Sub-standard imports to be confiscated

Government is working on modalities to prevent the flood of sub-standard goods into the country. The industry ministry is set to establish a regulatory body to monitor the safety and environmental standards of all imports, says Sebastian Zuze, Standards Association of Zimbabwe (SAZ) quality assurance director.

Sebastian Zuze: this country is the dumping ground for a lot of sub-standard goods.
Sebastian Zuze: this country is the dumping ground for a lot of sub-standard goods.

The establishment of the National Quality Standards Regulatory Authority would see all sub-standard goods confiscated, he said.

The flood of imported products from countries such as China, South Africa, Zambia, Mozambique and Botswana has seen Zimbabwe becoming a net importer of goods, recording a trade deficit of $3.6 billion in 2012 after importing goods worth $7.48 billion against exports of $3.8 billion, according to the finance ministry.

Zuze said SAZ would continue to play its role in certifying companies for standards while the regulatory authority would ensure that importers and manufacturers import and manufacture standard goods and services.

He said Zimbabwe was the dumping ground for a lot of sub-standard goods – including electrical gadgets, tyres, sanitary pads, clothes and foodstuffs.

In a move aimed at reducing the influx of counterfeit products on the market, SAZ this year embarked on a campaign aimed at speeding up the crafting of legislation to compel the compulsory testing of products for quality based on minimum standards.

Zuze said importers would be required to have a certificate that their imports conformed to the standards.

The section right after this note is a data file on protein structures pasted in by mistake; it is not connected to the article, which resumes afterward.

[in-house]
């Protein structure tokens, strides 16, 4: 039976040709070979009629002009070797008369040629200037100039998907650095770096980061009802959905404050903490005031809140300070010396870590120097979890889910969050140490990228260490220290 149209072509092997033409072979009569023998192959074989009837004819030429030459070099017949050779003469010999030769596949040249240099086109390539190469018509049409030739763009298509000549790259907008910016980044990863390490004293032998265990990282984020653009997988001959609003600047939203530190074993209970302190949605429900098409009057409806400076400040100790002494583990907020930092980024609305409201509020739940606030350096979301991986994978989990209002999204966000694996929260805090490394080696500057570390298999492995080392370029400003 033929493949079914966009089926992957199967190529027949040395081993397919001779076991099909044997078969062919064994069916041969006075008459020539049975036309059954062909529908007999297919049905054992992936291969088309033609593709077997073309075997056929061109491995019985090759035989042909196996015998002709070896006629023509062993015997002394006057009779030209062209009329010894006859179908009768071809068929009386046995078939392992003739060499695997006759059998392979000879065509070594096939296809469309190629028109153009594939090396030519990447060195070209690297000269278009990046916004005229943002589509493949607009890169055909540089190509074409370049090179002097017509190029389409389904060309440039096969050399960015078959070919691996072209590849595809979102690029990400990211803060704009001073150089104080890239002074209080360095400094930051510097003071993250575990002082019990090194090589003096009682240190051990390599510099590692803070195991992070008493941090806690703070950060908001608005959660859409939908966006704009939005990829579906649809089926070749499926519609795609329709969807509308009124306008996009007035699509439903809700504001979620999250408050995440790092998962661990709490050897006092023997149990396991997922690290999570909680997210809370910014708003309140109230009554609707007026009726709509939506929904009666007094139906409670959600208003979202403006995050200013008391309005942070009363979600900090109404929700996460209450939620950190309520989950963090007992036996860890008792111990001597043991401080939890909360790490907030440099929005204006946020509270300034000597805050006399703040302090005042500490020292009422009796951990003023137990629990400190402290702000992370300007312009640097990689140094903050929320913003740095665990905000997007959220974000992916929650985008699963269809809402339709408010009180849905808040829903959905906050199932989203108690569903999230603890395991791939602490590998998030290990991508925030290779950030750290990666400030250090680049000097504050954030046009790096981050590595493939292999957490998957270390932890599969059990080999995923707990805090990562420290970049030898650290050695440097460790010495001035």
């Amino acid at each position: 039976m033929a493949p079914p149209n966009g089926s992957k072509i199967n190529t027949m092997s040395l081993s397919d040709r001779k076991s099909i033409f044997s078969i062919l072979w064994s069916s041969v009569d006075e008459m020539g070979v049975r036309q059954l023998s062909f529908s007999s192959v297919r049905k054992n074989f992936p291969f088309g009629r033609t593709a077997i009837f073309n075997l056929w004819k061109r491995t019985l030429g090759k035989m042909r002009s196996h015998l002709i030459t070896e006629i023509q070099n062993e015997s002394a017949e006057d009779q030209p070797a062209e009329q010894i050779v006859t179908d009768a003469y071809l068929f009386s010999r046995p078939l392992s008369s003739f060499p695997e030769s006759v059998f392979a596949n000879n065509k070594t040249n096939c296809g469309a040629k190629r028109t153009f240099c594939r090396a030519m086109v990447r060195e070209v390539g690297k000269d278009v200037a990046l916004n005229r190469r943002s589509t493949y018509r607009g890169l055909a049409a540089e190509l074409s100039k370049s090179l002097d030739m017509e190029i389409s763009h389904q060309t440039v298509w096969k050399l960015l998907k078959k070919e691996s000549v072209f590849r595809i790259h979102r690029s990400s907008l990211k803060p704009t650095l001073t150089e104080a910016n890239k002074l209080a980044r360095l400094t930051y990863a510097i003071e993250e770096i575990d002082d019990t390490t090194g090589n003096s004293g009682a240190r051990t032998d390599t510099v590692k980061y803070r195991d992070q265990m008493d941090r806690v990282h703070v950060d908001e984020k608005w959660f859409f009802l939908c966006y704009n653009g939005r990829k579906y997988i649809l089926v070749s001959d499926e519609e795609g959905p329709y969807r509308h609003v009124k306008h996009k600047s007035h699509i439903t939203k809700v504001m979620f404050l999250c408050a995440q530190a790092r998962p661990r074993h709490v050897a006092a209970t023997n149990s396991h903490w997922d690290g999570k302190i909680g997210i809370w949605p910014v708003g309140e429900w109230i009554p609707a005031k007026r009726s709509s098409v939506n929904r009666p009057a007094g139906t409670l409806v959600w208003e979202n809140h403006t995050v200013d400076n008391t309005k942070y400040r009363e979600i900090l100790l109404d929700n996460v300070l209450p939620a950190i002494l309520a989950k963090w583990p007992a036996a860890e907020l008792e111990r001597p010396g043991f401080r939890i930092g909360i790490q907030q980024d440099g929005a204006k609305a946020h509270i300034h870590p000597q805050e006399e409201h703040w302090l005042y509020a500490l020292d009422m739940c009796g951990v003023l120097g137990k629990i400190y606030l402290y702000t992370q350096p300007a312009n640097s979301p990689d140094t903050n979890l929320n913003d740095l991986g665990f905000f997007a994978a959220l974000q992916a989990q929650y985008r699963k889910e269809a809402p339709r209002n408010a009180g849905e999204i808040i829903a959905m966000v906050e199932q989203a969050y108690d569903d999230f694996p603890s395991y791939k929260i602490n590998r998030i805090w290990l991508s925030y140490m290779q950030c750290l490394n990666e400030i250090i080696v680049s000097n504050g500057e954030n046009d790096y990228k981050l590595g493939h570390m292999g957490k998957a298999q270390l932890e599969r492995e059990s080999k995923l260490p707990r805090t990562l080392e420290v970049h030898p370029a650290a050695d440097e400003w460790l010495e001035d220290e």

“Your goods will be tested to establish whether they are safe and do not impact negatively on the health of consumers or the environment,” said Zuze, adding that the regulatory body would have prosecuting authority.

Four years have passed before the adoption of the Consumer Protection Draft Bill into law, which is expected to deal with substandard goods flooding Zimbabwe and unfair prices.

Paddington Mupfururirwa, the Sales and Marketing manager for Farai Family Products, one of the few local companies manufacturing sanitary ware, said dumping of sanitary pads from other countries was rife.

“Current policy encourages the importation of sanitary wear because the duty rates for machines and raw materials is very expensive,” said Mupfururirwa, adding that this is the reason why at least four companies involved in the manufacturing of sanitary wear had shut down over the past few years.

He called on the government to enact policies that protected local manufacturers.

Post published in: News

Leave a Reply

Your email address will not be published. Required fields are marked *